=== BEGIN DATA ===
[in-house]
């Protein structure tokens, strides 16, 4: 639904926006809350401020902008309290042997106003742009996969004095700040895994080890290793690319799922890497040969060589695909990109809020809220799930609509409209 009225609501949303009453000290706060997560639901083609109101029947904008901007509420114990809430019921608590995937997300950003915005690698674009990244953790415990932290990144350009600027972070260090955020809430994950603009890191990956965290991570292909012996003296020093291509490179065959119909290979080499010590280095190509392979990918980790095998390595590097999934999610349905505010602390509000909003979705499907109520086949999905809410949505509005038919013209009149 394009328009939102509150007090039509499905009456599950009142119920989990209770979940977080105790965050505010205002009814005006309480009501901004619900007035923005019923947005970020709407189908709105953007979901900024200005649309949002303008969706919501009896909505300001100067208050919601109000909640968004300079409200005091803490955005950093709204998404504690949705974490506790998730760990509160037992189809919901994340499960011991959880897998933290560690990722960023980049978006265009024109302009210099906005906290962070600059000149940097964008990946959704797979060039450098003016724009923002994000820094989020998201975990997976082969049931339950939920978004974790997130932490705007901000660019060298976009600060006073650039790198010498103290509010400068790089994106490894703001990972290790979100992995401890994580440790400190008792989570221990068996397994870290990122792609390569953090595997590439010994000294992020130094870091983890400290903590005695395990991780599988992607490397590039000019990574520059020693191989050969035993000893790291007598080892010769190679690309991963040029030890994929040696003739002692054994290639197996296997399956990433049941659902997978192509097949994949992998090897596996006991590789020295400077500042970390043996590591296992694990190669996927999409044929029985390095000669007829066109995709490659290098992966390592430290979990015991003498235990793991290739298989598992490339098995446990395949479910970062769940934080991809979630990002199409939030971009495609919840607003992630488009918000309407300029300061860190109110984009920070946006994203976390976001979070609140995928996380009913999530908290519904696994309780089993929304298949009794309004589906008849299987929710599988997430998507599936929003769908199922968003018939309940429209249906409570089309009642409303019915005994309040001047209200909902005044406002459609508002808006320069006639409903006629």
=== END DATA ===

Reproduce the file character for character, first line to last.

[in-house]
């Protein structure tokens, strides 16, 4: 639904926006809350401020902008309290042997106003742009996969004095700040895994080890290793690319799922890497040969060589695909990109809020809220799930609509409209 009225609501949303009453000290706060997560639901083609109101029947904008901007509420114990809430019921608590995937997300950003915005690698674009990244953790415990932290990144350009600027972070260090955020809430994950603009890191990956965290991570292909012996003296020093291509490179065959119909290979080499010590280095190509392979990918980790095998390595590097999934999610349905505010602390509000909003979705499907109520086949999905809410949505509005038919013209009149 394009328009939102509150007090039509499905009456599950009142119920989990209770979940977080105790965050505010205002009814005006309480009501901004619900007035923005019923947005970020709407189908709105953007979901900024200005649309949002303008969706919501009896909505300001100067208050919601109000909640968004300079409200005091803490955005950093709204998404504690949705974490506790998730760990509160037992189809919901994340499960011991959880897998933290560690990722960023980049978006265009024109302009210099906005906290962070600059000149940097964008990946959704797979060039450098003016724009923002994000820094989020998201975990997976082969049931339950939920978004974790997130932490705007901000660019060298976009600060006073650039790198010498103290509010400068790089994106490894703001990972290790979100992995401890994580440790400190008792989570221990068996397994870290990122792609390569953090595997590439010994000294992020130094870091983890400290903590005695395990991780599988992607490397590039000019990574520059020693191989050969035993000893790291007598080892010769190679690309991963040029030890994929040696003739002692054994290639197996296997399956990433049941659902997978192509097949994949992998090897596996006991590789020295400077500042970390043996590591296992694990190669996927999409044929029985390095000669007829066109995709490659290098992966390592430290979990015991003498235990793991290739298989598992490339098995446990395949479910970062769940934080991809979630990002199409939030971009495609919840607003992630488009918000309407300029300061860190109110984009920070946006994203976390976001979070609140995928996380009913999530908290519904696994309780089993929304298949009794309004589906008849299987929710599988997430998507599936929003769908199922968003018939309940429209249906409570089309009642409303019915005994309040001047209200909902005044406002459609508002808006320069006639409903006629």